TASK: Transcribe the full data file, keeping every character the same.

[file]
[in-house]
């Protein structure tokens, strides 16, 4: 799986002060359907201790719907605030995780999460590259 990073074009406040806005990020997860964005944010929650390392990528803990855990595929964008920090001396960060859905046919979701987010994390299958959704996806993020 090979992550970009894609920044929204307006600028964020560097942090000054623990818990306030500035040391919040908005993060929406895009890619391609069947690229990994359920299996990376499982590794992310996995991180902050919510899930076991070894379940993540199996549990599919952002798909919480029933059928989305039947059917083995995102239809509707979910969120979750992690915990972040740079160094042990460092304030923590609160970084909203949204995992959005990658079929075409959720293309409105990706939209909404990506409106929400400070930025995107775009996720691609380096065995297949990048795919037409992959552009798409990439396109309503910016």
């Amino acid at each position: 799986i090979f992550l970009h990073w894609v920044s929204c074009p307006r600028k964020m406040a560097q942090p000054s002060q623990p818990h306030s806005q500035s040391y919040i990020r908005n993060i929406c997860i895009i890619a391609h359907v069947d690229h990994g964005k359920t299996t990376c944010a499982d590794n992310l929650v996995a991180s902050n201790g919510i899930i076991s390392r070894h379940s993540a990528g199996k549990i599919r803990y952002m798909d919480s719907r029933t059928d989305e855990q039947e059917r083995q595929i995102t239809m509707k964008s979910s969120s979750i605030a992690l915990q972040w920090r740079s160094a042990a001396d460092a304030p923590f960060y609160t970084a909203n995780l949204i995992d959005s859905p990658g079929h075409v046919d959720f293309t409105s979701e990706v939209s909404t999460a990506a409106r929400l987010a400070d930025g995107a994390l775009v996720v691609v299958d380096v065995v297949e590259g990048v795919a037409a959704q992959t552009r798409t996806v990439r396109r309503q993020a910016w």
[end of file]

[in-house]
């Protein structure tokens, strides 16, 4: 799986002060359907201790719907605030995780999460590259 990073074009406040806005990020997860964005944010929650390392990528803990855990595929964008920090001396960060859905046919979701987010994390299958959704996806993020 090979992550970009894609920044929204307006600028964020560097942090000054623990818990306030500035040391919040908005993060929406895009890619391609069947690229990994359920299996990376499982590794992310996995991180902050919510899930076991070894379940993540199996549990599919952002798909919480029933059928989305039947059917083995995102239809509707979910969120979750992690915990972040740079160094042990460092304030923590609160970084909203949204995992959005990658079929075409959720293309409105990706939209909404990506409106929400400070930025995107775009996720691609380096065995297949990048795919037409992959552009798409990439396109309503910016």
């Amino acid at each position: 799986i090979f992550l970009h990073w894609v920044s929204c074009p307006r600028k964020m406040a560097q942090p000054s002060q623990p818990h306030s806005q500035s040391y919040i990020r908005n993060i929406c997860i895009i890619a391609h359907v069947d690229h990994g964005k359920t299996t990376c944010a499982d590794n992310l929650v996995a991180s902050n201790g919510i899930i076991s390392r070894h379940s993540a990528g199996k549990i599919r803990y952002m798909d919480s719907r029933t059928d989305e855990q039947e059917r083995q595929i995102t239809m509707k964008s979910s969120s979750i605030a992690l915990q972040w920090r740079s160094a042990a001396d460092a304030p923590f960060y609160t970084a909203n995780l949204i995992d959005s859905p990658g079929h075409v046919d959720f293309t409105s979701e990706v939209s909404t999460a990506a409106r929400l987010a400070d930025g995107a994390l775009v996720v691609v299958d380096v065995v297949e590259g990048v795919a037409a959704q992959t552009r798409t996806v990439r396109r309503q993020a910016w």